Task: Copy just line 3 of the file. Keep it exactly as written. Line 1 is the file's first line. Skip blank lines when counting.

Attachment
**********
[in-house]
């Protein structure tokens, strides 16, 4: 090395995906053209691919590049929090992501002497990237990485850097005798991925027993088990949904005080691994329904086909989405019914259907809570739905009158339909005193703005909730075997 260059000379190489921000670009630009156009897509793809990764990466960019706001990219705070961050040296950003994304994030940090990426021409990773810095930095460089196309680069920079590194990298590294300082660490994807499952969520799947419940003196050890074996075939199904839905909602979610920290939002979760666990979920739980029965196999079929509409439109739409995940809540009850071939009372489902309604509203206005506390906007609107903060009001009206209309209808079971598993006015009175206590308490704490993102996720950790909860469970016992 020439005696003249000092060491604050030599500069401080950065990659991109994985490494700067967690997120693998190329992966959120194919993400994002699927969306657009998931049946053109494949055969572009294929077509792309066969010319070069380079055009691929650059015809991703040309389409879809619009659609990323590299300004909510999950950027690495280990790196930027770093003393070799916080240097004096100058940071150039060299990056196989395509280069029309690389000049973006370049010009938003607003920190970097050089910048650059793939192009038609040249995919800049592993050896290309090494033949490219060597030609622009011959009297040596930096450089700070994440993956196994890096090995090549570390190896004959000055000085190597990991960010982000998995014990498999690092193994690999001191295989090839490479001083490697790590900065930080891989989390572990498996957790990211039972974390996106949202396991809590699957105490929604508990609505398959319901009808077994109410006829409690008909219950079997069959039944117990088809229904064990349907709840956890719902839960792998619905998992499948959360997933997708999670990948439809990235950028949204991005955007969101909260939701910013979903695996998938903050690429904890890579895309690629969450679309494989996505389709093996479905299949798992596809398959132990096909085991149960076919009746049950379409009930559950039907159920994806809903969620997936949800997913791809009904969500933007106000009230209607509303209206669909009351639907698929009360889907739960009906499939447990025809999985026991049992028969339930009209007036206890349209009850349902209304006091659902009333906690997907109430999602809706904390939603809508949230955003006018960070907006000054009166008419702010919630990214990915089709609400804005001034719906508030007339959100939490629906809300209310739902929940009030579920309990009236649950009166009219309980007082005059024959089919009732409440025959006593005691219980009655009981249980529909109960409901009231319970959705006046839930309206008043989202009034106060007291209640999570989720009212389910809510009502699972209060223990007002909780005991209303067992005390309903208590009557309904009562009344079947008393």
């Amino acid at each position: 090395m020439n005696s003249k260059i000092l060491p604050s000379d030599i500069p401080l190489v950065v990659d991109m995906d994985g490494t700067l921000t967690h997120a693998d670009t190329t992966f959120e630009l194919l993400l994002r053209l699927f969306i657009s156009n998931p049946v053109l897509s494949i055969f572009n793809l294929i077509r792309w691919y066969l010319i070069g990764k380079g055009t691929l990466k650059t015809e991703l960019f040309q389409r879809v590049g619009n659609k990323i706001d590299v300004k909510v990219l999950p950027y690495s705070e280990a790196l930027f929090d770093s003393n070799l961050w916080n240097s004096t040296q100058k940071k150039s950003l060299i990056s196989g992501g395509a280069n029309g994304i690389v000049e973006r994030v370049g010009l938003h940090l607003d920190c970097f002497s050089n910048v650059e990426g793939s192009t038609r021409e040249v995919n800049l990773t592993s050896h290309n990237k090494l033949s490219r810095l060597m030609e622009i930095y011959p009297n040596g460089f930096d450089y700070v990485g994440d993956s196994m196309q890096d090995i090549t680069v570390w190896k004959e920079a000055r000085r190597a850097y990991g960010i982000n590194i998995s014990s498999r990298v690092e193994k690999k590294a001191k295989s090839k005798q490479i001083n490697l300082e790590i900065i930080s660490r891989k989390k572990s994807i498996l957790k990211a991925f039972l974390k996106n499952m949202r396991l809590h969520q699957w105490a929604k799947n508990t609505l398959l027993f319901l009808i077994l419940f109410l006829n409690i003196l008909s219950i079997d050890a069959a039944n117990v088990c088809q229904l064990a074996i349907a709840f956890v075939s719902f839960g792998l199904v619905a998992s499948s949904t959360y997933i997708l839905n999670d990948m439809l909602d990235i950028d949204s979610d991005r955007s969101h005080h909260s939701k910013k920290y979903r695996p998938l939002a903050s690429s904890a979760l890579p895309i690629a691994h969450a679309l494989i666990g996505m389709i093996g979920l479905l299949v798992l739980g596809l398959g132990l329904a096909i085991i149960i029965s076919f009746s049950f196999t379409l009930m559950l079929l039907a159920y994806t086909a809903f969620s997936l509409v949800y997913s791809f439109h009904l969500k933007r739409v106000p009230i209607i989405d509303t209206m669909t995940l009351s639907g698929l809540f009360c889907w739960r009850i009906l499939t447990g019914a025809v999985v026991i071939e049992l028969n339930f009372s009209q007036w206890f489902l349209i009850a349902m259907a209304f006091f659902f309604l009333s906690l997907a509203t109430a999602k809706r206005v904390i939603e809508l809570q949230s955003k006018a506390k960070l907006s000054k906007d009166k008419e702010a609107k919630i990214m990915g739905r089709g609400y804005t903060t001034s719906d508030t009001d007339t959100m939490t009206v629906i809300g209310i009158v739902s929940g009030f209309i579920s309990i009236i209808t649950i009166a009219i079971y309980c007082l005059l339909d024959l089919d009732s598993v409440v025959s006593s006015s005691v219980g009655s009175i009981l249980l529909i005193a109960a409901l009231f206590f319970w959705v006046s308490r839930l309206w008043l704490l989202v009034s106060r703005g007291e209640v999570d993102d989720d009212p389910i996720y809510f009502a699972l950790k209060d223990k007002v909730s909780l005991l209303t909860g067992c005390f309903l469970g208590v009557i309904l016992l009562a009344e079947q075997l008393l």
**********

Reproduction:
């Amino acid at each position: 090395m020439n005696s003249k260059i000092l060491p604050s000379d030599i500069p401080l190489v950065v990659d991109m995906d994985g490494t700067l921000t967690h997120a693998d670009t190329t992966f959120e630009l194919l993400l994002r053209l699927f969306i657009s156009n998931p049946v053109l897509s494949i055969f572009n793809l294929i077509r792309w691919y066969l010319i070069g990764k380079g055009t691929l990466k650059t015809e991703l960019f040309q389409r879809v590049g619009n659609k990323i706001d590299v300004k909510v990219l999950p950027y690495s705070e280990a790196l930027f929090d770093s003393n070799l961050w916080n240097s004096t040296q100058k940071k150039s950003l060299i990056s196989g992501g395509a280069n029309g994304i690389v000049e973006r994030v370049g010009l938003h940090l607003d920190c970097f002497s050089n910048v650059e990426g793939s192009t038609r021409e040249v995919n800049l990773t592993s050896h290309n990237k090494l033949s490219r810095l060597m030609e622009i930095y011959p009297n040596g460089f930096d450089y700070v990485g994440d993956s196994m196309q890096d090995i090549t680069v570390w190896k004959e920079a000055r000085r190597a850097y990991g960010i982000n590194i998995s014990s498999r990298v690092e193994k690999k590294a001191k295989s090839k005798q490479i001083n490697l300082e790590i900065i930080s660490r891989k989390k572990s994807i498996l957790k990211a991925f039972l974390k996106n499952m949202r396991l809590h969520q699957w105490a929604k799947n508990t609505l398959l027993f319901l009808i077994l419940f109410l006829n409690i003196l008909s219950i079997d050890a069959a039944n117990v088990c088809q229904l064990a074996i349907a709840f956890v075939s719902f839960g792998l199904v619905a998992s499948s949904t959360y997933i997708l839905n999670d990948m439809l909602d990235i950028d949204s979610d991005r955007s969101h005080h909260s939701k910013k920290y979903r695996p998938l939002a903050s690429s904890a979760l890579p895309i690629a691994h969450a679309l494989i666990g996505m389709i093996g979920l479905l299949v798992l739980g596809l398959g132990l329904a096909i085991i149960i029965s076919f009746s049950f196999t379409l009930m559950l079929l039907a159920y994806t086909a809903f969620s997936l509409v949800y997913s791809f439109h009904l969500k933007r739409v106000p009230i209607i989405d509303t209206m669909t995940l009351s639907g698929l809540f009360c889907w739960r009850i009906l499939t447990g019914a025809v999985v026991i071939e049992l028969n339930f009372s009209q007036w206890f489902l349209i009850a349902m259907a209304f006091f659902f309604l009333s906690l997907a509203t109430a999602k809706r206005v904390i939603e809508l809570q949230s955003k006018a506390k960070l907006s000054k906007d009166k008419e702010a609107k919630i990214m990915g739905r089709g609400y804005t903060t001034s719906d508030t009001d007339t959100m939490t009206v629906i809300g209310i009158v739902s929940g009030f209309i579920s309990i009236i209808t649950i009166a009219i079971y309980c007082l005059l339909d024959l089919d009732s598993v409440v025959s006593s006015s005691v219980g009655s009175i009981l249980l529909i005193a109960a409901l009231f206590f319970w959705v006046s308490r839930l309206w008043l704490l989202v009034s106060r703005g007291e209640v999570d993102d989720d009212p389910i996720y809510f009502a699972l950790k209060d223990k007002v909730s909780l005991l209303t909860g067992c005390f309903l469970g208590v009557i309904l016992l009562a009344e079947q075997l008393l």